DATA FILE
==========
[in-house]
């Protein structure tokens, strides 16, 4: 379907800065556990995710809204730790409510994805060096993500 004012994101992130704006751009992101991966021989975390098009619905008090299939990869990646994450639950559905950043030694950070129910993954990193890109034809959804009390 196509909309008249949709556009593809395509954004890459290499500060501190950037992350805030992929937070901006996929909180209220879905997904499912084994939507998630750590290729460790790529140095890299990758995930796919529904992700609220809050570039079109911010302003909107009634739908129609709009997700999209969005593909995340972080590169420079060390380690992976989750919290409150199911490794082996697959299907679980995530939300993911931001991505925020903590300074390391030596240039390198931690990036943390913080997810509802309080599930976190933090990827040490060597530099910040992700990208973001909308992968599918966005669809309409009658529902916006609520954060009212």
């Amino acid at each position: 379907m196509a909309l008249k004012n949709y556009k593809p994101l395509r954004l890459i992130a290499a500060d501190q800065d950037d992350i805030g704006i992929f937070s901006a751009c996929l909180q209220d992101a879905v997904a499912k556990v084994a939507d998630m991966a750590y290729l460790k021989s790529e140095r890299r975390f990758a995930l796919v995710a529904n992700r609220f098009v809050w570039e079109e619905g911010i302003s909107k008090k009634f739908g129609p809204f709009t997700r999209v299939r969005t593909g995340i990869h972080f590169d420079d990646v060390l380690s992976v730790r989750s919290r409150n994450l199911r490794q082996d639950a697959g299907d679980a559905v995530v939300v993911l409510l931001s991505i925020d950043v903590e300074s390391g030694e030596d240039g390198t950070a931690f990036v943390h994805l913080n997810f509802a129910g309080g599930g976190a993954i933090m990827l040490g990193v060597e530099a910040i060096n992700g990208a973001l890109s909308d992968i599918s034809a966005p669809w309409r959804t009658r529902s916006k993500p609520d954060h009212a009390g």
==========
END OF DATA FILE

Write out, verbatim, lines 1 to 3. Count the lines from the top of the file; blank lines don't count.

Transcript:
[in-house]
């Protein structure tokens, strides 16, 4: 379907800065556990995710809204730790409510994805060096993500 004012994101992130704006751009992101991966021989975390098009619905008090299939990869990646994450639950559905950043030694950070129910993954990193890109034809959804009390 196509909309008249949709556009593809395509954004890459290499500060501190950037992350805030992929937070901006996929909180209220879905997904499912084994939507998630750590290729460790790529140095890299990758995930796919529904992700609220809050570039079109911010302003909107009634739908129609709009997700999209969005593909995340972080590169420079060390380690992976989750919290409150199911490794082996697959299907679980995530939300993911931001991505925020903590300074390391030596240039390198931690990036943390913080997810509802309080599930976190933090990827040490060597530099910040992700990208973001909308992968599918966005669809309409009658529902916006609520954060009212």
């Amino acid at each position: 379907m196509a909309l008249k004012n949709y556009k593809p994101l395509r954004l890459i992130a290499a500060d501190q800065d950037d992350i805030g704006i992929f937070s901006a751009c996929l909180q209220d992101a879905v997904a499912k556990v084994a939507d998630m991966a750590y290729l460790k021989s790529e140095r890299r975390f990758a995930l796919v995710a529904n992700r609220f098009v809050w570039e079109e619905g911010i302003s909107k008090k009634f739908g129609p809204f709009t997700r999209v299939r969005t593909g995340i990869h972080f590169d420079d990646v060390l380690s992976v730790r989750s919290r409150n994450l199911r490794q082996d639950a697959g299907d679980a559905v995530v939300v993911l409510l931001s991505i925020d950043v903590e300074s390391g030694e030596d240039g390198t950070a931690f990036v943390h994805l913080n997810f509802a129910g309080g599930g976190a993954i933090m990827l040490g990193v060597e530099a910040i060096n992700g990208a973001l890109s909308d992968i599918s034809a966005p669809w309409r959804t009658r529902s916006k993500p609520d954060h009212a009390g």